HomeWhy a powerful ‘ghost story’ can’t equal Peter Strobe’s vision

Why a powerful ‘ghost story’ can’t equal Peter Strobe’s vision

Peter Straub’s “Ghost Story”, published in 1978, is one of the best horror novels of the late 20th century.

The film revolves around four young men who encounter a supernatural entity that infects them in their old years, seduces a pair of their grandchildren and will not rest until the last one of them is eliminated.

Despite the title, it is not about a ghost but rather a centuries-old being presenting itself in the form of a seductive young woman; In the same way that Stephen King’s “IT” is not about a clown but about a generational ghoul that appears in the form of Pennywise the Clown.

King was a huge fan of Strobe’s novel and was clearly his inspiration when he wrote “IT” (first published in 1986).

Both involve young and old versions of characters grappling with life’s difficulties, as well as encounters with a being who never stopped stalking them.

Whereas “IT” is about the horror inflicted on children by corrupt authority figures around them, “Ghost Story” is about a group (“The Chowder Society” rather than “The Loser’s Club”) who make a fatal mistake as young adults and are haunted by them. Literally that terrible gaffe in the twilight years.

There are scenes in Straub’s novel that never left me, like the disturbing and disturbing opening in which a man kidnapped when she was a little girl, and held her hostage as she drove across the country.

As the unsettling beginning progresses, we wonder if the guy is keeping the girl as his prisoner, or vice versa. Very sneaky from Straub, to begin on such an observation: How can I stop reading then?

There is also a part where two boys spy on a haunted house through a telescope and see the beautiful and seductive story antagonist looking at them. They watch with curiosity, which turns into horror as they realize that she can hear everything they say about her, even when she is at an impossible distance from them.

Then there’s the final, awesome scene, a car crash in which an object like this turns into an angry wasp (the image is on the stunning hardcover original).

Strobe’s novel is a multi-layered, richly addictive work. John Irvin’s 1981 film adaptation is very good; It’s a case, unlike Jack Clayton’s 1983 adaptation of Ray Bradbury’s “Something Wicked This Way Comes,” where the ambition, special effects technology, confidence in long storytelling for the big screen and the studio’s confidence in such a task was ahead of its time and not available to filmmakers .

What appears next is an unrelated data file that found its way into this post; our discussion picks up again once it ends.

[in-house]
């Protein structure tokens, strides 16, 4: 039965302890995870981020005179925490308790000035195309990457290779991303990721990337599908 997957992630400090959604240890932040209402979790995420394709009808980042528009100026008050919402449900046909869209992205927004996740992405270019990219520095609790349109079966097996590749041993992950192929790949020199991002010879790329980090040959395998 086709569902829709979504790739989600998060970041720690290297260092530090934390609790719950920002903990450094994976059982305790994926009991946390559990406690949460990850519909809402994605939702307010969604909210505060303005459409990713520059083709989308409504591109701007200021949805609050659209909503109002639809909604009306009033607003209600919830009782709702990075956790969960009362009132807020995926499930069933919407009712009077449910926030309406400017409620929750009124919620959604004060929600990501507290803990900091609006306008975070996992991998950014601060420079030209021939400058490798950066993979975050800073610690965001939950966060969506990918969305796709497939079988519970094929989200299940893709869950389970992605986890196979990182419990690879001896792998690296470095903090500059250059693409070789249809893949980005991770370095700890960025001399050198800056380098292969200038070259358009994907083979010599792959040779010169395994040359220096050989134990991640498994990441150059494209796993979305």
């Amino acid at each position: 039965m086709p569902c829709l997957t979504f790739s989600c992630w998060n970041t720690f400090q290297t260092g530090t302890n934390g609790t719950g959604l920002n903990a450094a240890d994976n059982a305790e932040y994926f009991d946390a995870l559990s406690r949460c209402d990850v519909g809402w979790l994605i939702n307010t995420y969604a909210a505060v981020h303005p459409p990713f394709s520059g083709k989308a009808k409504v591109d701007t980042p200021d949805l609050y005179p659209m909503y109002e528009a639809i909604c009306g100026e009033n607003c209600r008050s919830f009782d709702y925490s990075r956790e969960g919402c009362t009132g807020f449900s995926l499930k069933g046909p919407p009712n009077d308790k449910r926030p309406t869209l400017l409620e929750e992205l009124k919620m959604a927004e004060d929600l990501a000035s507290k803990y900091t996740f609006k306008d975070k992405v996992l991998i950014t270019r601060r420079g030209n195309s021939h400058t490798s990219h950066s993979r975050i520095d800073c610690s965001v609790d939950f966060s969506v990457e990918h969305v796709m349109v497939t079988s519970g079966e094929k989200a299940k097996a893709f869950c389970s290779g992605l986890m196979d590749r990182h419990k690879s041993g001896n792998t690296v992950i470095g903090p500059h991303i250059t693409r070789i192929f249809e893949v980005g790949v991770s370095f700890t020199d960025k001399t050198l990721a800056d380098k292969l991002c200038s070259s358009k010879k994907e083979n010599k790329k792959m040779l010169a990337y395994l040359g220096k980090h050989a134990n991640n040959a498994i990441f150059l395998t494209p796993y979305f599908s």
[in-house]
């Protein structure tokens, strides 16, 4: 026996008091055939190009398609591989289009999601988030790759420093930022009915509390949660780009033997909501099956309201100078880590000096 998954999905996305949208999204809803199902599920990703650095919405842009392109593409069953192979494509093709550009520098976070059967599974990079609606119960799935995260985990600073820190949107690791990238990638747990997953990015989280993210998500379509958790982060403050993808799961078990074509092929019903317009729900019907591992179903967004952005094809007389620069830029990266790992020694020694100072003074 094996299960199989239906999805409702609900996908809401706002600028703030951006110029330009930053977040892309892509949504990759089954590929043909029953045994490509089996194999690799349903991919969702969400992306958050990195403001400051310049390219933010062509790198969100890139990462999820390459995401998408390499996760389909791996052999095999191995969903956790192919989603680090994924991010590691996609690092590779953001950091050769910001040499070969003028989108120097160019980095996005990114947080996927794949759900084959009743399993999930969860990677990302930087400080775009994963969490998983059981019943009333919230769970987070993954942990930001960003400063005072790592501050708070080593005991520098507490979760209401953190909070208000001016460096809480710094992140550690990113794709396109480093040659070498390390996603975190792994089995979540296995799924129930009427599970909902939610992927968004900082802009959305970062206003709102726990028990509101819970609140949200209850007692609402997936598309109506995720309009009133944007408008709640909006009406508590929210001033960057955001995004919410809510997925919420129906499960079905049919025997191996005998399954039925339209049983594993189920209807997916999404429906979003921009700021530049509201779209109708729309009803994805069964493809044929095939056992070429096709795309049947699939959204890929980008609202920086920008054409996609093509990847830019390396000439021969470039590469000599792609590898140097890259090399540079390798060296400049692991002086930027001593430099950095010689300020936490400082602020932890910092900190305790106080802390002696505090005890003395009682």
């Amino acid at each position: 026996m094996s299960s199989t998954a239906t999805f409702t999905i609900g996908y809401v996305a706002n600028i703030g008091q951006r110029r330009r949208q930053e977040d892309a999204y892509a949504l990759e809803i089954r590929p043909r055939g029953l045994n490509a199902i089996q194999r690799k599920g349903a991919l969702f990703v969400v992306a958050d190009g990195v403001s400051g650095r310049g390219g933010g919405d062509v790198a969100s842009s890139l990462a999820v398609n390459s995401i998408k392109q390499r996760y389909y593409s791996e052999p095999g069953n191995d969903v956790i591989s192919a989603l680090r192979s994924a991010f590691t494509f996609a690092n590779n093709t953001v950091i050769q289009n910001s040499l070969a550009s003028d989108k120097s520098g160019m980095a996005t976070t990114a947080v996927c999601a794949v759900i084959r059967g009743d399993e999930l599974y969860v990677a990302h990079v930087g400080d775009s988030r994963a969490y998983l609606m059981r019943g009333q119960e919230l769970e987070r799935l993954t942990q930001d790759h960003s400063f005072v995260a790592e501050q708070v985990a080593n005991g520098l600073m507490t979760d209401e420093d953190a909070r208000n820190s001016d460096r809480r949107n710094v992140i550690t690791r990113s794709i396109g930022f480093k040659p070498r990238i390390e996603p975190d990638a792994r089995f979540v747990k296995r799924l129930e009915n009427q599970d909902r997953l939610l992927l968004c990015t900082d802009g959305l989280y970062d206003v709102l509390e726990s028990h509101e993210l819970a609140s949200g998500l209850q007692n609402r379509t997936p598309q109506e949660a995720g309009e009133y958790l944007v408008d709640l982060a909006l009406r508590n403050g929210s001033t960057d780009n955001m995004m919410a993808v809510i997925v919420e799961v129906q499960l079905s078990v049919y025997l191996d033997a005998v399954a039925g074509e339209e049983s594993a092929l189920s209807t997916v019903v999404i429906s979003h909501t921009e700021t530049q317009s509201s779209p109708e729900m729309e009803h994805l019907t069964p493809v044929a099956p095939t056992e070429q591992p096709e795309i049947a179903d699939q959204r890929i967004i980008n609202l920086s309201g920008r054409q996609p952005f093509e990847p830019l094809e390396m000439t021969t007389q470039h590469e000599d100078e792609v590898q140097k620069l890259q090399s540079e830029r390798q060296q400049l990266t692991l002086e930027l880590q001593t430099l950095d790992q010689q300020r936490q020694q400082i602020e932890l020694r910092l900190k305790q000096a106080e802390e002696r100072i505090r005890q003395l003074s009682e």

These are good films with massive moments but nowhere near as amazing in novel and world-building as the works on which they are based. Bradbury and Straub’s novels must be remade as films today. For now, we have Irvin’s movie, uneven and “simplistic” in its narrative but full of wondrous touches.

The choice of actors is a big plus and a problem at the same time. On the positive end, Fred Astaire, John Houseman, Douglas Fairbanks Jr., and Melvin Douglas embody the Chowder Society, who evoke awe and immediacy in their roles.

Today’s equivalent would be played by Jack Nicholson, Robert Redford, Sidney Poitier and Clint Eastwood.

Seeing some of the legendary members of the golden age of Hollywood playing weak, intelligent men who dread at the end of their lives is awe beyond just the casting. Esther and Houseman are particularly adorable (though why would American Ken Olin play the young Houseman in the extended flashback?).

Alice Craig plays “The Ghost,” one of the most underappreciated actresses with a body of stunning action. Krige got her big break in Best Picture winner “Chariots of Fire,” where Ben Cross in slow motion overshadowed Vangelis for everyone else.

Krige is a thriller in “Ghost Story,” delivering a truly hypnotic and frightening performance. Craig’s later work has been in genre films, and just look at her performances: The Borg Queen in “Star Trek: First Contact” (1996) and the witch in “Gretel and Hansel” last year. Craig is amazing in every way she is.

If he didn’t play the young champ Craig Wasson, who looks like the more handsome Bill Maher and was always, at best, not bad. Wasson does not live up to the requirements of the role.

“Ghost Story” is an interesting genre entry, because it’s not gory, shakes up by revealing ghostly makeup designs as it takes care of its subject matter and themes.

She also has a female antagonist, as Alex Forrest in “Fatal Attraction” (“I Won’t Ignore”) is actually the heroine of the film, and her revenge mission is fully justified.

There are some refreshing elements out of the ordinary here. The problem isn’t that it’s not a ghost story for Straub, but Wasson doesn’t pull us in like everyone else on screen and doesn’t add up on everything.

In the novel, it makes sense that Alma Craig is an evil spirit and a physical being who can have sex and manipulate men from afar. In the movie, this “ghost” is a physical, sensual object, and at times, things like Casper pass through.

Irvine, who made Dogs of War before that, gives this all he has. The frequent use of dim red light makes for amazing compositions, Dick Smith’s famous makeup effects are gross and vivid, and the opening story within the story (which includes a person buried alive) is masterfully orchestrated, as is the horrific main accident that mirrors a grueling moment similar to a car sinking in an iota. From the movie “Psycho”.

Houseman is led by spirit standing on the road an image that gets copied a lot and has never been this cool.

There’s maturity, ambition, and a classic feel here that was most exotic for a big-budget horror movie from the early ’80s. ‘Ghost Story’ is elegant…it’s also not as great a Straub or fantastic novel as it could have been. I’m waiting for Straub’s new R-rated, three-hour, $100 million novel.